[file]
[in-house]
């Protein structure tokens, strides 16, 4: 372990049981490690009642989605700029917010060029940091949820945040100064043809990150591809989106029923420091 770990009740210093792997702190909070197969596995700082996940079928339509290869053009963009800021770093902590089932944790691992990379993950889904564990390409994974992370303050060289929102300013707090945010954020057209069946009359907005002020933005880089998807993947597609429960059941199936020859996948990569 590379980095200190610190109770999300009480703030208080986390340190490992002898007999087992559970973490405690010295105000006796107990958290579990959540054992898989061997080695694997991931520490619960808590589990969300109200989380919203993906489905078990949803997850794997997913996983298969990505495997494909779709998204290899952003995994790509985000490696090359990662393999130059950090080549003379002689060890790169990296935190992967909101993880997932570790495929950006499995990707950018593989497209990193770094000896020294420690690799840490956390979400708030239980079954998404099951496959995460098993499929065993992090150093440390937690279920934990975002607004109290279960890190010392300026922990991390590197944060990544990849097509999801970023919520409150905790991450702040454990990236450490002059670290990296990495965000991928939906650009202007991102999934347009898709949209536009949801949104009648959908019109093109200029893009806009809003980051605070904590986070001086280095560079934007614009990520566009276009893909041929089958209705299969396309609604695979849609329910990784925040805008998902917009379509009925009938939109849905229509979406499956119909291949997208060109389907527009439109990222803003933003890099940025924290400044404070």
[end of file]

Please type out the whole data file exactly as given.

[in-house]
């Protein structure tokens, strides 16, 4: 372990049981490690009642989605700029917010060029940091949820945040100064043809990150591809989106029923420091 770990009740210093792997702190909070197969596995700082996940079928339509290869053009963009800021770093902590089932944790691992990379993950889904564990390409994974992370303050060289929102300013707090945010954020057209069946009359907005002020933005880089998807993947597609429960059941199936020859996948990569 590379980095200190610190109770999300009480703030208080986390340190490992002898007999087992559970973490405690010295105000006796107990958290579990959540054992898989061997080695694997991931520490619960808590589990969300109200989380919203993906489905078990949803997850794997997913996983298969990505495997494909779709998204290899952003995994790509985000490696090359990662393999130059950090080549003379002689060890790169990296935190992967909101993880997932570790495929950006499995990707950018593989497209990193770094000896020294420690690799840490956390979400708030239980079954998404099951496959995460098993499929065993992090150093440390937690279920934990975002607004109290279960890190010392300026922990991390590197944060990544990849097509999801970023919520409150905790991450702040454990990236450490002059670290990296990495965000991928939906650009202007991102999934347009898709949209536009949801949104009648959908019109093109200029893009806009809003980051605070904590986070001086280095560079934007614009990520566009276009893909041929089958209705299969396309609604695979849609329910990784925040805008998902917009379509009925009938939109849905229509979406499956119909291949997208060109389907527009439109990222803003933003890099940025924290400044404070």